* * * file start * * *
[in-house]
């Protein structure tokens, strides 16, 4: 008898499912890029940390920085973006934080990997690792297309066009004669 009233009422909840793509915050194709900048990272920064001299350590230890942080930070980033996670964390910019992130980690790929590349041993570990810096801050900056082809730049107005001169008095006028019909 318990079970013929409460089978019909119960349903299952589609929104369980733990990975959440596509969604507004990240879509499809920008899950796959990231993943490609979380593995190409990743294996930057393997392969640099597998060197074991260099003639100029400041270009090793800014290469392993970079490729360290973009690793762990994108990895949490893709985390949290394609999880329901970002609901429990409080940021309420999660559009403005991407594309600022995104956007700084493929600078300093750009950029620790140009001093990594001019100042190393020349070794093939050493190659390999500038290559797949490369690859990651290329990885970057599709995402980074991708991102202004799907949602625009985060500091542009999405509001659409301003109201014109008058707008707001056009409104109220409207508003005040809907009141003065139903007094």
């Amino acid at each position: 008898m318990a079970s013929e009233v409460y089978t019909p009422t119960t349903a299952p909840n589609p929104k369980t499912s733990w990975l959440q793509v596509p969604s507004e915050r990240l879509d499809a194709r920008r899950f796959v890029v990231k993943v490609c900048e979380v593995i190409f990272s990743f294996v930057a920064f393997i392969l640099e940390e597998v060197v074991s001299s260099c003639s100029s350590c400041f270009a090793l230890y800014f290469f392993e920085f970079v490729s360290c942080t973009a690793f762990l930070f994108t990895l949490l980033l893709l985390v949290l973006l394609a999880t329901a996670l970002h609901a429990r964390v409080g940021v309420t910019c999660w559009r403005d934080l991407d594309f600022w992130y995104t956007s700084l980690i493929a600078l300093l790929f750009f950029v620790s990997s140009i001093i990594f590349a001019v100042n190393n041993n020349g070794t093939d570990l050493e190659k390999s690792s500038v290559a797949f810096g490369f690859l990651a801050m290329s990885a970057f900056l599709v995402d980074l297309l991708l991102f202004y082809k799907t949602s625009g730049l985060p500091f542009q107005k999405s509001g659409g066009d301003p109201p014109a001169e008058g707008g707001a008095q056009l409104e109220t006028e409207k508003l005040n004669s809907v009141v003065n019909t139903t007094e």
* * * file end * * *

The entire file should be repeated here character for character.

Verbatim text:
[in-house]
């Protein structure tokens, strides 16, 4: 008898499912890029940390920085973006934080990997690792297309066009004669 009233009422909840793509915050194709900048990272920064001299350590230890942080930070980033996670964390910019992130980690790929590349041993570990810096801050900056082809730049107005001169008095006028019909 318990079970013929409460089978019909119960349903299952589609929104369980733990990975959440596509969604507004990240879509499809920008899950796959990231993943490609979380593995190409990743294996930057393997392969640099597998060197074991260099003639100029400041270009090793800014290469392993970079490729360290973009690793762990994108990895949490893709985390949290394609999880329901970002609901429990409080940021309420999660559009403005991407594309600022995104956007700084493929600078300093750009950029620790140009001093990594001019100042190393020349070794093939050493190659390999500038290559797949490369690859990651290329990885970057599709995402980074991708991102202004799907949602625009985060500091542009999405509001659409301003109201014109008058707008707001056009409104109220409207508003005040809907009141003065139903007094």
């Amino acid at each position: 008898m318990a079970s013929e009233v409460y089978t019909p009422t119960t349903a299952p909840n589609p929104k369980t499912s733990w990975l959440q793509v596509p969604s507004e915050r990240l879509d499809a194709r920008r899950f796959v890029v990231k993943v490609c900048e979380v593995i190409f990272s990743f294996v930057a920064f393997i392969l640099e940390e597998v060197v074991s001299s260099c003639s100029s350590c400041f270009a090793l230890y800014f290469f392993e920085f970079v490729s360290c942080t973009a690793f762990l930070f994108t990895l949490l980033l893709l985390v949290l973006l394609a999880t329901a996670l970002h609901a429990r964390v409080g940021v309420t910019c999660w559009r403005d934080l991407d594309f600022w992130y995104t956007s700084l980690i493929a600078l300093l790929f750009f950029v620790s990997s140009i001093i990594f590349a001019v100042n190393n041993n020349g070794t093939d570990l050493e190659k390999s690792s500038v290559a797949f810096g490369f690859l990651a801050m290329s990885a970057f900056l599709v995402d980074l297309l991708l991102f202004y082809k799907t949602s625009g730049l985060p500091f542009q107005k999405s509001g659409g066009d301003p109201p014109a001169e008058g707008g707001a008095q056009l409104e109220t006028e409207k508003l005040n004669s809907v009141v003065n019909t139903t007094e």